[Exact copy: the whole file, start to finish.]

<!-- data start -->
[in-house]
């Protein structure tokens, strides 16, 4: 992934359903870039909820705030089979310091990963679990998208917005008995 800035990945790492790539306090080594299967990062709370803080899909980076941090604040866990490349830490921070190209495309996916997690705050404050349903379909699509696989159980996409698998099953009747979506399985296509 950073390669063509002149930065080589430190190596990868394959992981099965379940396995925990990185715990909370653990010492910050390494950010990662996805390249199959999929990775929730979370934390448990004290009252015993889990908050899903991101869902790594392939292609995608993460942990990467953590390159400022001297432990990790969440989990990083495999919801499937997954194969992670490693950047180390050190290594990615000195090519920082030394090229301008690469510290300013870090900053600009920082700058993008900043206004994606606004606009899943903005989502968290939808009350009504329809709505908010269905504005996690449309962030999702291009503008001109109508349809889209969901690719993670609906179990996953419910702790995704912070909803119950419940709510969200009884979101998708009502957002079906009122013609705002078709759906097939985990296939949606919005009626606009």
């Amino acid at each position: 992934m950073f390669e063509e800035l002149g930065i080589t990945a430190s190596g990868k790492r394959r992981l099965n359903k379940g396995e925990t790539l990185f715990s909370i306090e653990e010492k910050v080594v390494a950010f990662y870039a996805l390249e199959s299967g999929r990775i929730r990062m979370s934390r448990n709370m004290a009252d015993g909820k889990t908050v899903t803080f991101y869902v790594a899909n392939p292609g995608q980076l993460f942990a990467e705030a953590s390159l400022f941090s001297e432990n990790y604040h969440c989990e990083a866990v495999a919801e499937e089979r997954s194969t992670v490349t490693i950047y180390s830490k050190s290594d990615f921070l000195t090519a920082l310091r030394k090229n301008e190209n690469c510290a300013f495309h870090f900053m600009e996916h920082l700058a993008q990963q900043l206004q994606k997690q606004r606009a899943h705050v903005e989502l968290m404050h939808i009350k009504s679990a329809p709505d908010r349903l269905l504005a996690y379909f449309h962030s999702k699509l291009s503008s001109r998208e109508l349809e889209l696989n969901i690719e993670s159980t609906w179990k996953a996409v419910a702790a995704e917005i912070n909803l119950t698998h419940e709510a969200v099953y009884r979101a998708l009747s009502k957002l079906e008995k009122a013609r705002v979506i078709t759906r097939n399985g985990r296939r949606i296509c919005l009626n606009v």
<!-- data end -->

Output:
[in-house]
């Protein structure tokens, strides 16, 4: 992934359903870039909820705030089979310091990963679990998208917005008995 800035990945790492790539306090080594299967990062709370803080899909980076941090604040866990490349830490921070190209495309996916997690705050404050349903379909699509696989159980996409698998099953009747979506399985296509 950073390669063509002149930065080589430190190596990868394959992981099965379940396995925990990185715990909370653990010492910050390494950010990662996805390249199959999929990775929730979370934390448990004290009252015993889990908050899903991101869902790594392939292609995608993460942990990467953590390159400022001297432990990790969440989990990083495999919801499937997954194969992670490693950047180390050190290594990615000195090519920082030394090229301008690469510290300013870090900053600009920082700058993008900043206004994606606004606009899943903005989502968290939808009350009504329809709505908010269905504005996690449309962030999702291009503008001109109508349809889209969901690719993670609906179990996953419910702790995704912070909803119950419940709510969200009884979101998708009502957002079906009122013609705002078709759906097939985990296939949606919005009626606009």
């Amino acid at each position: 992934m950073f390669e063509e800035l002149g930065i080589t990945a430190s190596g990868k790492r394959r992981l099965n359903k379940g396995e925990t790539l990185f715990s909370i306090e653990e010492k910050v080594v390494a950010f990662y870039a996805l390249e199959s299967g999929r990775i929730r990062m979370s934390r448990n709370m004290a009252d015993g909820k889990t908050v899903t803080f991101y869902v790594a899909n392939p292609g995608q980076l993460f942990a990467e705030a953590s390159l400022f941090s001297e432990n990790y604040h969440c989990e990083a866990v495999a919801e499937e089979r997954s194969t992670v490349t490693i950047y180390s830490k050190s290594d990615f921070l000195t090519a920082l310091r030394k090229n301008e190209n690469c510290a300013f495309h870090f900053m600009e996916h920082l700058a993008q990963q900043l206004q994606k997690q606004r606009a899943h705050v903005e989502l968290m404050h939808i009350k009504s679990a329809p709505d908010r349903l269905l504005a996690y379909f449309h962030s999702k699509l291009s503008s001109r998208e109508l349809e889209l696989n969901i690719e993670s159980t609906w179990k996953a996409v419910a702790a995704e917005i912070n909803l119950t698998h419940e709510a969200v099953y009884r979101a998708l009747s009502k957002l079906e008995k009122a013609r705002v979506i078709t759906r097939n399985g985990r296939r949606i296509c919005l009626n606009v």